Walking into the Child and Adolescent Psychiatry building on a brilliant, Californian winter day seemed to reflect my feelings for the day: bright and optimistic. I had definitely been enjoying my winter break, but I couldn’t wait to begin myPrinceternship with Dr. Kiki Chang ’88, the Director of the Pediatric Bipolar Disorders Program who is also an Associate Professor at Stanford University School of Medicine, a child psychiatrist, and administers clinical research.
Evaline, the other Princetern, and myself had contacted Dr. Chang in the weeks leading up to the Princeternship, which helped us choose the best times and dates for all of us. We arrived in the lobby of the psychiatry building in the morning and waited for Dr. Chang to meet us there – unfortunately, his son had to be picked up sick from school. Instead, one of his clinical research coordinators, Rosie, happily met us in the lobby and brought us upstairs to her office and the “headquarters” of some of Dr. Chang’s research. While Rosie prepared for the upcoming “case-ad”, an interview with one of the subjects from a study, she enthusiastically answered our questions and provided us with a great background on what we would be sitting in on for the morning. We would be observing the longitudinal part of one of Dr. Chang’s studies, “Identification of Genetic and Neurobiological Risk Factors for the Development of Early-Onset Bipolar Disorder” with a healthy control subject. Although the study focuses on discovering the possible factors of neurochemistry, genetic markers, and brain activations patterns that contribute to the onset of bipolar disorder, we learned that it is important to have healthy control subjects (those who do not have ADHD or mood problems or a parent with bipolar disorder) in order to compare results and claim significance.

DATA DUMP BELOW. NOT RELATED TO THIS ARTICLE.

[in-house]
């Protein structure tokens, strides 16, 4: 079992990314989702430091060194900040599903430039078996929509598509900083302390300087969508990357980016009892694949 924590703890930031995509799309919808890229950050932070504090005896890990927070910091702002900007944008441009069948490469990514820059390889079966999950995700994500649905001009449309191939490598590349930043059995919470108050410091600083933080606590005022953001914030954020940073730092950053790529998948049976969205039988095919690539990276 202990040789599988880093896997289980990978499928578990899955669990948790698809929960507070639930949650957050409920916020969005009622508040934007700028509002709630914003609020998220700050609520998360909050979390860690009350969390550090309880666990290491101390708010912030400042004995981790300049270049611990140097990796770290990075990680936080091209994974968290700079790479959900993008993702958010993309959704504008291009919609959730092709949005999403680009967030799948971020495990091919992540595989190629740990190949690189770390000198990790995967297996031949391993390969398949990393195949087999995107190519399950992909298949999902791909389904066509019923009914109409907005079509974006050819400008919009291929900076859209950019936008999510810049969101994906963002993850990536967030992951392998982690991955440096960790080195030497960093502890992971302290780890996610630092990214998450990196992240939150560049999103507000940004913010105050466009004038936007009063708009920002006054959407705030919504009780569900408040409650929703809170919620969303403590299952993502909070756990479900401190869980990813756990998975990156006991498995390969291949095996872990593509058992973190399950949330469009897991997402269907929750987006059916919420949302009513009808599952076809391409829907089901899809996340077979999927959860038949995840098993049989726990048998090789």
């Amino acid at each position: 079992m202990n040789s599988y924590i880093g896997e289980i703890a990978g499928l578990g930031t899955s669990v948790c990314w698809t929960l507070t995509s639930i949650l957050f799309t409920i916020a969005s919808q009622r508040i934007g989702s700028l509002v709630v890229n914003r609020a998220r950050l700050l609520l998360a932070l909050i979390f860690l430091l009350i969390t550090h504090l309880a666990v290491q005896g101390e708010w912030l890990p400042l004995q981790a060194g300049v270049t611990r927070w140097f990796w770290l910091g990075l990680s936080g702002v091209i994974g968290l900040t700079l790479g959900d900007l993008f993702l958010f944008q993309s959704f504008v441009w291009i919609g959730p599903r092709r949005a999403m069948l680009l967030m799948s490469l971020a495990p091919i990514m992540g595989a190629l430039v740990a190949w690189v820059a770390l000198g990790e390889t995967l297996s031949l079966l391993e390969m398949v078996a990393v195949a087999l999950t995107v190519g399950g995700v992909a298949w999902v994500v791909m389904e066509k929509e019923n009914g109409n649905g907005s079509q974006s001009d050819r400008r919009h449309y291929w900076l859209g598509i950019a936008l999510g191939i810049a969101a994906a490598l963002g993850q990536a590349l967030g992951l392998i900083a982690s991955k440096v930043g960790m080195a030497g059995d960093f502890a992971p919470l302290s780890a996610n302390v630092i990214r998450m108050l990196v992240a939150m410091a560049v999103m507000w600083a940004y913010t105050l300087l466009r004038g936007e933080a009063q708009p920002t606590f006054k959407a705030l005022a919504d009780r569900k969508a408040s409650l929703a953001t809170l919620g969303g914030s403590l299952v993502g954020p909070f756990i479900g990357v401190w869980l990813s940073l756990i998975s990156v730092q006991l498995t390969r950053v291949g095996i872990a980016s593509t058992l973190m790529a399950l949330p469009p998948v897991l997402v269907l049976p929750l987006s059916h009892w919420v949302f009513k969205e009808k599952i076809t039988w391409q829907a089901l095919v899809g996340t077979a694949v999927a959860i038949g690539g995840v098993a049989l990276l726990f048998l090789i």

Rosie took us to Meghan Howe’s office, who is one of the Clinical Research Managers, where Dr. Chang quickly welcomed us and introduced himself to us before Meghan began the “case-ad” with the healthy control subject. The case-ad, in which Meghan interviewed the healthy subject about possible symptoms for mood disorder, lasted about a half hour. Afterwards, we accompanied Rosie and the healthy control subject while Rosie administered a few follow-up tests. Rosie administered the Affect Recognition, or the NEPSY test, which is used to evaluate a child’s neuropsychological development through testing basic and complex aspects of cognition. We also observed the healthy control subject take the “MultiMorph” test, which uses a computer to morph a picture of a face from one mood to another (i.e., an angry face to a happy face).